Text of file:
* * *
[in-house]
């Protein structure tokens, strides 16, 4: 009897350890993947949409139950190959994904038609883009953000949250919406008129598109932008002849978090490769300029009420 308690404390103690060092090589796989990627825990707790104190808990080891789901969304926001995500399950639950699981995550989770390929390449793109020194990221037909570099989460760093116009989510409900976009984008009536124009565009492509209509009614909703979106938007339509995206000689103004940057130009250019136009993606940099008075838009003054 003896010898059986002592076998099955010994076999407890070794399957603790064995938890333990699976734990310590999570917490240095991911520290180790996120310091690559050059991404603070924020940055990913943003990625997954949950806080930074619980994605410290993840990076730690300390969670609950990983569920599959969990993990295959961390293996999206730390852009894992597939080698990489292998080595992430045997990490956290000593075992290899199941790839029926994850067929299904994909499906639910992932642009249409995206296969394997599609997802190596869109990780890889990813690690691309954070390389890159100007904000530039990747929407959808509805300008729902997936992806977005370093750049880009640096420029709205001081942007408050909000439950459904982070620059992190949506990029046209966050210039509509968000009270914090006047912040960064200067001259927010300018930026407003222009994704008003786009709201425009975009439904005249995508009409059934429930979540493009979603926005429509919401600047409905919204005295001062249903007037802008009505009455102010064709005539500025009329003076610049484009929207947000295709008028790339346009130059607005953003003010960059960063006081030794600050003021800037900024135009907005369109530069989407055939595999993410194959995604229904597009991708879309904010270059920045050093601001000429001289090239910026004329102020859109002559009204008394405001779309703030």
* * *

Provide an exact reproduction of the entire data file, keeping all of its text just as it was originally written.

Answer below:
[in-house]
């Protein structure tokens, strides 16, 4: 009897350890993947949409139950190959994904038609883009953000949250919406008129598109932008002849978090490769300029009420 308690404390103690060092090589796989990627825990707790104190808990080891789901969304926001995500399950639950699981995550989770390929390449793109020194990221037909570099989460760093116009989510409900976009984008009536124009565009492509209509009614909703979106938007339509995206000689103004940057130009250019136009993606940099008075838009003054 003896010898059986002592076998099955010994076999407890070794399957603790064995938890333990699976734990310590999570917490240095991911520290180790996120310091690559050059991404603070924020940055990913943003990625997954949950806080930074619980994605410290993840990076730690300390969670609950990983569920599959969990993990295959961390293996999206730390852009894992597939080698990489292998080595992430045997990490956290000593075992290899199941790839029926994850067929299904994909499906639910992932642009249409995206296969394997599609997802190596869109990780890889990813690690691309954070390389890159100007904000530039990747929407959808509805300008729902997936992806977005370093750049880009640096420029709205001081942007408050909000439950459904982070620059992190949506990029046209966050210039509509968000009270914090006047912040960064200067001259927010300018930026407003222009994704008003786009709201425009975009439904005249995508009409059934429930979540493009979603926005429509919401600047409905919204005295001062249903007037802008009505009455102010064709005539500025009329003076610049484009929207947000295709008028790339346009130059607005953003003010960059960063006081030794600050003021800037900024135009907005369109530069989407055939595999993410194959995604229904597009991708879309904010270059920045050093601001000429001289090239910026004329102020859109002559009204008394405001779309703030």